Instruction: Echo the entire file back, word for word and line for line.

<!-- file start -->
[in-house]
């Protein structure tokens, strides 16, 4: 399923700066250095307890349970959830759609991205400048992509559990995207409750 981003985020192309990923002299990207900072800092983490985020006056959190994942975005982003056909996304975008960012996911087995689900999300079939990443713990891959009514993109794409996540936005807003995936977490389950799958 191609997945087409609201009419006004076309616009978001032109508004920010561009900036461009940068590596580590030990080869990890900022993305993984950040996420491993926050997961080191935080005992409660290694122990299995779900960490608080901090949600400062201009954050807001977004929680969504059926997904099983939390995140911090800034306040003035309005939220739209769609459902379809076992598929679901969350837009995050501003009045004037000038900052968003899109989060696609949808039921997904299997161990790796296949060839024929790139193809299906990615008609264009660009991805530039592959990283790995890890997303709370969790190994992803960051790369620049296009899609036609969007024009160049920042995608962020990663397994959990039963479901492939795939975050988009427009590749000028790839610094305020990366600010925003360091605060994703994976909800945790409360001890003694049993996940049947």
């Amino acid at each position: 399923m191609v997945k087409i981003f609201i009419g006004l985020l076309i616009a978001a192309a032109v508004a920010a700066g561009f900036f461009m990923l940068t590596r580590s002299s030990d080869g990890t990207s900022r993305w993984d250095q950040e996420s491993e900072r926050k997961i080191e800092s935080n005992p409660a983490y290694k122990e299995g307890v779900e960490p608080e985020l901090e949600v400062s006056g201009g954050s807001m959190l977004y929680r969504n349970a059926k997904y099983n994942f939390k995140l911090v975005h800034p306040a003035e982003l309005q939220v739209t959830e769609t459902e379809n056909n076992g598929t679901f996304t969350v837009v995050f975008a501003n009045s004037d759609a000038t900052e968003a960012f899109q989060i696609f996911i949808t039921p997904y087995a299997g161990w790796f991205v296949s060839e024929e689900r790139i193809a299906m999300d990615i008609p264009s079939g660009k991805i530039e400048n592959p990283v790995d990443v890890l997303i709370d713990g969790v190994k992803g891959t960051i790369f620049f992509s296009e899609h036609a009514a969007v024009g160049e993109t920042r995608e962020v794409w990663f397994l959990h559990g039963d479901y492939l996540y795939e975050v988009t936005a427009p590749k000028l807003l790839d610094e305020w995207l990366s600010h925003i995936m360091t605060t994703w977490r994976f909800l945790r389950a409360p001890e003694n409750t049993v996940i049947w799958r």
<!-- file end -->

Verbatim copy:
[in-house]
């Protein structure tokens, strides 16, 4: 399923700066250095307890349970959830759609991205400048992509559990995207409750 981003985020192309990923002299990207900072800092983490985020006056959190994942975005982003056909996304975008960012996911087995689900999300079939990443713990891959009514993109794409996540936005807003995936977490389950799958 191609997945087409609201009419006004076309616009978001032109508004920010561009900036461009940068590596580590030990080869990890900022993305993984950040996420491993926050997961080191935080005992409660290694122990299995779900960490608080901090949600400062201009954050807001977004929680969504059926997904099983939390995140911090800034306040003035309005939220739209769609459902379809076992598929679901969350837009995050501003009045004037000038900052968003899109989060696609949808039921997904299997161990790796296949060839024929790139193809299906990615008609264009660009991805530039592959990283790995890890997303709370969790190994992803960051790369620049296009899609036609969007024009160049920042995608962020990663397994959990039963479901492939795939975050988009427009590749000028790839610094305020990366600010925003360091605060994703994976909800945790409360001890003694049993996940049947």
């Amino acid at each position: 399923m191609v997945k087409i981003f609201i009419g006004l985020l076309i616009a978001a192309a032109v508004a920010a700066g561009f900036f461009m990923l940068t590596r580590s002299s030990d080869g990890t990207s900022r993305w993984d250095q950040e996420s491993e900072r926050k997961i080191e800092s935080n005992p409660a983490y290694k122990e299995g307890v779900e960490p608080e985020l901090e949600v400062s006056g201009g954050s807001m959190l977004y929680r969504n349970a059926k997904y099983n994942f939390k995140l911090v975005h800034p306040a003035e982003l309005q939220v739209t959830e769609t459902e379809n056909n076992g598929t679901f996304t969350v837009v995050f975008a501003n009045s004037d759609a000038t900052e968003a960012f899109q989060i696609f996911i949808t039921p997904y087995a299997g161990w790796f991205v296949s060839e024929e689900r790139i193809a299906m999300d990615i008609p264009s079939g660009k991805i530039e400048n592959p990283v790995d990443v890890l997303i709370d713990g969790v190994k992803g891959t960051i790369f620049f992509s296009e899609h036609a009514a969007v024009g160049e993109t920042r995608e962020v794409w990663f397994l959990h559990g039963d479901y492939l996540y795939e975050v988009t936005a427009p590749k000028l807003l790839d610094e305020w995207l990366s600010h925003i995936m360091t605060t994703w977490r994976f909800l945790r389950a409360p001890e003694n409750t049993v996940i049947w799958r």